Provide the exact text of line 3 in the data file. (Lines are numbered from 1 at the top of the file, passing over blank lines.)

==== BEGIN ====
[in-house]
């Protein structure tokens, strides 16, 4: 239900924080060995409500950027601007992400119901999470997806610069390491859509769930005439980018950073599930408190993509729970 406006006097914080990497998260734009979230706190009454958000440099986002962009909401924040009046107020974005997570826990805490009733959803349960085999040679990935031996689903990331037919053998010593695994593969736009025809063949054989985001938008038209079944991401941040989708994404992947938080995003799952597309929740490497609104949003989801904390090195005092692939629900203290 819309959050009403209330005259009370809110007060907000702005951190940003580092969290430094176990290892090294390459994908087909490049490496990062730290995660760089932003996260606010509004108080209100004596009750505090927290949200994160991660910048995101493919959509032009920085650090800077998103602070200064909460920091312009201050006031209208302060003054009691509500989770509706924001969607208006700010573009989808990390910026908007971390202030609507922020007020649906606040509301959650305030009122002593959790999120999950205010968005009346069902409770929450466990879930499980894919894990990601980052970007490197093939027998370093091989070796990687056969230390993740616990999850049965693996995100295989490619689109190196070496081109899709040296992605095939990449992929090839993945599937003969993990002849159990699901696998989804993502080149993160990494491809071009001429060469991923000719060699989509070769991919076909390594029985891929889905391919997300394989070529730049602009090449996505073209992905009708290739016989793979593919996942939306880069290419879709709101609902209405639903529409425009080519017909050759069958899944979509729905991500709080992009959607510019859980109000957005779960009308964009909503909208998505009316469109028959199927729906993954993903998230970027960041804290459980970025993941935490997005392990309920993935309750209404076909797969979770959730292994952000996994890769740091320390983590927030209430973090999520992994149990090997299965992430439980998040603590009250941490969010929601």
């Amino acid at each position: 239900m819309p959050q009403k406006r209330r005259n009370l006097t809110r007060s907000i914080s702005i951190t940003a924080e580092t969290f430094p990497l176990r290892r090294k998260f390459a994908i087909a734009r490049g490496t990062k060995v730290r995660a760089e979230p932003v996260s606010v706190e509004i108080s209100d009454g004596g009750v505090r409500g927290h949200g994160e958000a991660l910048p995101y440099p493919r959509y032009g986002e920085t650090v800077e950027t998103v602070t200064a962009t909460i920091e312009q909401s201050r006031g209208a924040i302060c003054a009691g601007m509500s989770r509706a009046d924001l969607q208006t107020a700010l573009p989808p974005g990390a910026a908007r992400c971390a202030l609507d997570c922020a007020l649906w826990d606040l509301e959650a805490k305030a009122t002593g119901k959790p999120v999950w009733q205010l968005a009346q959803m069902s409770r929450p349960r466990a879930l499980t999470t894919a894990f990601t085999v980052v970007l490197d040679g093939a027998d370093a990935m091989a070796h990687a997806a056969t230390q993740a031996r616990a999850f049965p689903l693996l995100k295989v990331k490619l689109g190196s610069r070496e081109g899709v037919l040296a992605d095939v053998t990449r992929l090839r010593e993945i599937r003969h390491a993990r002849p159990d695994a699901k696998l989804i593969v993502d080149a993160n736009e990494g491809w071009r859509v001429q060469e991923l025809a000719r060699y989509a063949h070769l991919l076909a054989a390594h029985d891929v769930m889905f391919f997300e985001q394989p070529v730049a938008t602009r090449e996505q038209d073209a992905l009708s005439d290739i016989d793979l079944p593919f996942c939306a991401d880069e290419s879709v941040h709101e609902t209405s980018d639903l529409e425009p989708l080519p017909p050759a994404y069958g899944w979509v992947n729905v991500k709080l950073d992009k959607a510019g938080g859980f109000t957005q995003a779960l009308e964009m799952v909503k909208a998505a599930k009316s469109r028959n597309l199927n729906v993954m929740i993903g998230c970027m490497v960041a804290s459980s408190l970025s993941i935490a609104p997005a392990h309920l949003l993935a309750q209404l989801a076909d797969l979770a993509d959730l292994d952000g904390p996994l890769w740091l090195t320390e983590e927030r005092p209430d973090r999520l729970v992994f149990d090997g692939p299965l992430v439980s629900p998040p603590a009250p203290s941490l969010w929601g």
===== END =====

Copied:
């Amino acid at each position: 239900m819309p959050q009403k406006r209330r005259n009370l006097t809110r007060s907000i914080s702005i951190t940003a924080e580092t969290f430094p990497l176990r290892r090294k998260f390459a994908i087909a734009r490049g490496t990062k060995v730290r995660a760089e979230p932003v996260s606010v706190e509004i108080s209100d009454g004596g009750v505090r409500g927290h949200g994160e958000a991660l910048p995101y440099p493919r959509y032009g986002e920085t650090v800077e950027t998103v602070t200064a962009t909460i920091e312009q909401s201050r006031g209208a924040i302060c003054a009691g601007m509500s989770r509706a009046d924001l969607q208006t107020a700010l573009p989808p974005g990390a910026a908007r992400c971390a202030l609507d997570c922020a007020l649906w826990d606040l509301e959650a805490k305030a009122t002593g119901k959790p999120v999950w009733q205010l968005a009346q959803m069902s409770r929450p349960r466990a879930l499980t999470t894919a894990f990601t085999v980052v970007l490197d040679g093939a027998d370093a990935m091989a070796h990687a997806a056969t230390q993740a031996r616990a999850f049965p689903l693996l995100k295989v990331k490619l689109g190196s610069r070496e081109g899709v037919l040296a992605d095939v053998t990449r992929l090839r010593e993945i599937r003969h390491a993990r002849p159990d695994a699901k696998l989804i593969v993502d080149a993160n736009e990494g491809w071009r859509v001429q060469e991923l025809a000719r060699y989509a063949h070769l991919l076909a054989a390594h029985d891929v769930m889905f391919f997300e985001q394989p070529v730049a938008t602009r090449e996505q038209d073209a992905l009708s005439d290739i016989d793979l079944p593919f996942c939306a991401d880069e290419s879709v941040h709101e609902t209405s980018d639903l529409e425009p989708l080519p017909p050759a994404y069958g899944w979509v992947n729905v991500k709080l950073d992009k959607a510019g938080g859980f109000t957005q995003a779960l009308e964009m799952v909503k909208a998505a599930k009316s469109r028959n597309l199927n729906v993954m929740i993903g998230c970027m490497v960041a804290s459980s408190l970025s993941i935490a609104p997005a392990h309920l949003l993935a309750q209404l989801a076909d797969l979770a993509d959730l292994d952000g904390p996994l890769w740091l090195t320390e983590e927030r005092p209430d973090r999520l729970v992994f149990d090997g692939p299965l992430v439980s629900p998040p603590a009250p203290s941490l969010w929601g």